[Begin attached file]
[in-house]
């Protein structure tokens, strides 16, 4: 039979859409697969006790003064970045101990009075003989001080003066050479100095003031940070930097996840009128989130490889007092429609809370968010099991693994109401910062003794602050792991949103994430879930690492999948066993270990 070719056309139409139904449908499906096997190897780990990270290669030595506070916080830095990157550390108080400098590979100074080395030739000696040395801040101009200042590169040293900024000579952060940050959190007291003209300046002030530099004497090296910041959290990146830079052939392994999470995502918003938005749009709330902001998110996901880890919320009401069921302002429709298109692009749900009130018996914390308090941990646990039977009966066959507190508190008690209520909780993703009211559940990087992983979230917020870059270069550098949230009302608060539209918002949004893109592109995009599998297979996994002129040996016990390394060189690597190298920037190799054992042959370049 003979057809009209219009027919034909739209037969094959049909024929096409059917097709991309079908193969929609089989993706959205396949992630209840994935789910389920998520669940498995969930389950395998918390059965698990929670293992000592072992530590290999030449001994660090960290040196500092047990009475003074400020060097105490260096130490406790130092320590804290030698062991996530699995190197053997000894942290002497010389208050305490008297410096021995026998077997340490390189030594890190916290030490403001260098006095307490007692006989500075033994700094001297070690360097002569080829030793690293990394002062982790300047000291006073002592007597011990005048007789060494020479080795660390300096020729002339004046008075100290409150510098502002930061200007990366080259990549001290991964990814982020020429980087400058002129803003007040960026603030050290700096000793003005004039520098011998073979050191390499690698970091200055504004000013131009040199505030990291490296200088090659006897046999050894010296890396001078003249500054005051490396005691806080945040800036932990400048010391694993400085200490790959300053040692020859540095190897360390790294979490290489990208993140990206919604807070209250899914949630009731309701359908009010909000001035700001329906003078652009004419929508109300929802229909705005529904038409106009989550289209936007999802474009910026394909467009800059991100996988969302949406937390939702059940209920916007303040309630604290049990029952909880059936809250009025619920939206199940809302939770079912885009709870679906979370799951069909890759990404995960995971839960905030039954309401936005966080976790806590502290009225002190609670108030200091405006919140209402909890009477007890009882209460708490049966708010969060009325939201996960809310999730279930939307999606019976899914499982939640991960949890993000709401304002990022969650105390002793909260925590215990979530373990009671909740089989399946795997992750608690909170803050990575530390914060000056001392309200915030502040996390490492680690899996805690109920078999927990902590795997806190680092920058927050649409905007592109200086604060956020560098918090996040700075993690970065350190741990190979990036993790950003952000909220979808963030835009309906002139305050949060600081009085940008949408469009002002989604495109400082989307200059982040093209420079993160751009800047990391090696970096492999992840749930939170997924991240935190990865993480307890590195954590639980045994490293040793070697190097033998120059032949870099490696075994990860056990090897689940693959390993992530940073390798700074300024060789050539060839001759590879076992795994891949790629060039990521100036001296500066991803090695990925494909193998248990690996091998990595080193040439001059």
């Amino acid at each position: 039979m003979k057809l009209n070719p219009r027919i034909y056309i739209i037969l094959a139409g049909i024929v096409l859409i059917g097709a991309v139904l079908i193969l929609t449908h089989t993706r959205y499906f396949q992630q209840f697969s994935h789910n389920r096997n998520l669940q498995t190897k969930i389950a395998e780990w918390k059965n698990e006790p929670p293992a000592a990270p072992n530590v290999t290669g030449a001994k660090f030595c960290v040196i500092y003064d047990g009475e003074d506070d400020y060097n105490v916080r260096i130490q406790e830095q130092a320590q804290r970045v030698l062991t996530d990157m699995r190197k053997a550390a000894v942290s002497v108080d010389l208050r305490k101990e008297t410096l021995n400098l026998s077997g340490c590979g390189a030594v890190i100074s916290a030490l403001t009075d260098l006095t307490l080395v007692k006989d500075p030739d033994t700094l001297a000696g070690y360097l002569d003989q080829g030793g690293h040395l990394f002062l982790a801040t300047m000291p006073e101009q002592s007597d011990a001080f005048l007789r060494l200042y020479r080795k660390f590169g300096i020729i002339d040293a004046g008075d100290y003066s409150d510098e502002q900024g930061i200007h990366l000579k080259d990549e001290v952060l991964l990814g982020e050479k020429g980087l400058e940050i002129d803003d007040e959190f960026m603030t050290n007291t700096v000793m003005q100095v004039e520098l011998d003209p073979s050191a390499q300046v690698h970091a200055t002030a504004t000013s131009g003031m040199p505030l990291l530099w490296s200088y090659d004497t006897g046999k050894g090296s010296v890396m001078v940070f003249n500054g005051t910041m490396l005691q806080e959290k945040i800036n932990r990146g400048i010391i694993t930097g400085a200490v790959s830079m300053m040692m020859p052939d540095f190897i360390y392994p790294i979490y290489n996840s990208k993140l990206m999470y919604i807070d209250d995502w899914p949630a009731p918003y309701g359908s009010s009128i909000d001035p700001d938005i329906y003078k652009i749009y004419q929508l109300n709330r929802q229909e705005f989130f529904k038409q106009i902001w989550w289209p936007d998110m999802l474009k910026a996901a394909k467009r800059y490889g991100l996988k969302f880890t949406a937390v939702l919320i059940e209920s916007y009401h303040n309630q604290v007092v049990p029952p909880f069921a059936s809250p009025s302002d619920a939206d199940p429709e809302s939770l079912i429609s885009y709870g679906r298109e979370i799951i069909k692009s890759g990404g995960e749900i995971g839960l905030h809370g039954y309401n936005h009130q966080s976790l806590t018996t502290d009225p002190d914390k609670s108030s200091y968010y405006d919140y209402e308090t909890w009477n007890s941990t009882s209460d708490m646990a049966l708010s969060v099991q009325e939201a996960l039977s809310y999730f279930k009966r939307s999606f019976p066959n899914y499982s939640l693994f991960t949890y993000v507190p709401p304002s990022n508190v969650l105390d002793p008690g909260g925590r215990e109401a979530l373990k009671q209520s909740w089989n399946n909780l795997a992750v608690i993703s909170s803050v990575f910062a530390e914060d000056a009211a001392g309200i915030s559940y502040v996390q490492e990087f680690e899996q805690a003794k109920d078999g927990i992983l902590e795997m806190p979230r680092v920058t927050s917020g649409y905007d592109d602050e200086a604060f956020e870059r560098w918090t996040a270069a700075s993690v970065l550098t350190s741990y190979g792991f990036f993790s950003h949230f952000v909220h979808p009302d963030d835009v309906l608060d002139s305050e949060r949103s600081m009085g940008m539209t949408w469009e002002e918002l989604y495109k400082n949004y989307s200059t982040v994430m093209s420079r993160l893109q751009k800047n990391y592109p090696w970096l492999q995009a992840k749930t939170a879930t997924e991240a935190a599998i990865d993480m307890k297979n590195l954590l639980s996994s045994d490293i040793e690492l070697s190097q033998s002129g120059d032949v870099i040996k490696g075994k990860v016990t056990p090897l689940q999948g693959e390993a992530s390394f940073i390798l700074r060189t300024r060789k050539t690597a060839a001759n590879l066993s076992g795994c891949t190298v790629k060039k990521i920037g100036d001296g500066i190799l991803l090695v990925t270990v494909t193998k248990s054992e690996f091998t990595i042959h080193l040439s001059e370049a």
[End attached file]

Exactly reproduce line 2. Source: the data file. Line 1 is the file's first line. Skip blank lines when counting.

């Protein structure tokens, strides 16, 4: 039979859409697969006790003064970045101990009075003989001080003066050479100095003031940070930097996840009128989130490889007092429609809370968010099991693994109401910062003794602050792991949103994430879930690492999948066993270990 070719056309139409139904449908499906096997190897780990990270290669030595506070916080830095990157550390108080400098590979100074080395030739000696040395801040101009200042590169040293900024000579952060940050959190007291003209300046002030530099004497090296910041959290990146830079052939392994999470995502918003938005749009709330902001998110996901880890919320009401069921302002429709298109692009749900009130018996914390308090941990646990039977009966066959507190508190008690209520909780993703009211559940990087992983979230917020870059270069550098949230009302608060539209918002949004893109592109995009599998297979996994002129040996016990390394060189690597190298920037190799054992042959370049 003979057809009209219009027919034909739209037969094959049909024929096409059917097709991309079908193969929609089989993706959205396949992630209840994935789910389920998520669940498995969930389950395998918390059965698990929670293992000592072992530590290999030449001994660090960290040196500092047990009475003074400020060097105490260096130490406790130092320590804290030698062991996530699995190197053997000894942290002497010389208050305490008297410096021995026998077997340490390189030594890190916290030490403001260098006095307490007692006989500075033994700094001297070690360097002569080829030793690293990394002062982790300047000291006073002592007597011990005048007789060494020479080795660390300096020729002339004046008075100290409150510098502002930061200007990366080259990549001290991964990814982020020429980087400058002129803003007040960026603030050290700096000793003005004039520098011998073979050191390499690698970091200055504004000013131009040199505030990291490296200088090659006897046999050894010296890396001078003249500054005051490396005691806080945040800036932990400048010391694993400085200490790959300053040692020859540095190897360390790294979490290489990208993140990206919604807070209250899914949630009731309701359908009010909000001035700001329906003078652009004419929508109300929802229909705005529904038409106009989550289209936007999802474009910026394909467009800059991100996988969302949406937390939702059940209920916007303040309630604290049990029952909880059936809250009025619920939206199940809302939770079912885009709870679906979370799951069909890759990404995960995971839960905030039954309401936005966080976790806590502290009225002190609670108030200091405006919140209402909890009477007890009882209460708490049966708010969060009325939201996960809310999730279930939307999606019976899914499982939640991960949890993000709401304002990022969650105390002793909260925590215990979530373990009671909740089989399946795997992750608690909170803050990575530390914060000056001392309200915030502040996390490492680690899996805690109920078999927990902590795997806190680092920058927050649409905007592109200086604060956020560098918090996040700075993690970065350190741990190979990036993790950003952000909220979808963030835009309906002139305050949060600081009085940008949408469009002002989604495109400082989307200059982040093209420079993160751009800047990391090696970096492999992840749930939170997924991240935190990865993480307890590195954590639980045994490293040793070697190097033998120059032949870099490696075994990860056990090897689940693959390993992530940073390798700074300024060789050539060839001759590879076992795994891949790629060039990521100036001296500066991803090695990925494909193998248990690996091998990595080193040439001059």